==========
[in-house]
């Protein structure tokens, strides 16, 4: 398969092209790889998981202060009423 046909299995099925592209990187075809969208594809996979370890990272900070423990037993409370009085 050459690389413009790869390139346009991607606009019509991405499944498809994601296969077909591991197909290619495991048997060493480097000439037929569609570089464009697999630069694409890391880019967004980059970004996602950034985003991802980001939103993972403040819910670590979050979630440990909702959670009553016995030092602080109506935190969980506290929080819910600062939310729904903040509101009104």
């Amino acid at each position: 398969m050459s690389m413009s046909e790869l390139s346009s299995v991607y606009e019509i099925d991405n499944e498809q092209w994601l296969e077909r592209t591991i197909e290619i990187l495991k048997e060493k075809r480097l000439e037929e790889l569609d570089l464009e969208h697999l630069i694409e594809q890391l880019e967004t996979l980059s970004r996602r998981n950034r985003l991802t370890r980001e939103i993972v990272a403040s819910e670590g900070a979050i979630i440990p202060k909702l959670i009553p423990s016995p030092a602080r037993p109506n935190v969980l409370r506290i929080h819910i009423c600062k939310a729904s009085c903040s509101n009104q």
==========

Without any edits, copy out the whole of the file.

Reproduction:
[in-house]
């Protein structure tokens, strides 16, 4: 398969092209790889998981202060009423 046909299995099925592209990187075809969208594809996979370890990272900070423990037993409370009085 050459690389413009790869390139346009991607606009019509991405499944498809994601296969077909591991197909290619495991048997060493480097000439037929569609570089464009697999630069694409890391880019967004980059970004996602950034985003991802980001939103993972403040819910670590979050979630440990909702959670009553016995030092602080109506935190969980506290929080819910600062939310729904903040509101009104």
């Amino acid at each position: 398969m050459s690389m413009s046909e790869l390139s346009s299995v991607y606009e019509i099925d991405n499944e498809q092209w994601l296969e077909r592209t591991i197909e290619i990187l495991k048997e060493k075809r480097l000439e037929e790889l569609d570089l464009e969208h697999l630069i694409e594809q890391l880019e967004t996979l980059s970004r996602r998981n950034r985003l991802t370890r980001e939103i993972v990272a403040s819910e670590g900070a979050i979630i440990p202060k909702l959670i009553p423990s016995p030092a602080r037993p109506n935190v969980l409370r506290i929080h819910i009423c600062k939310a729904s009085c903040s509101n009104q």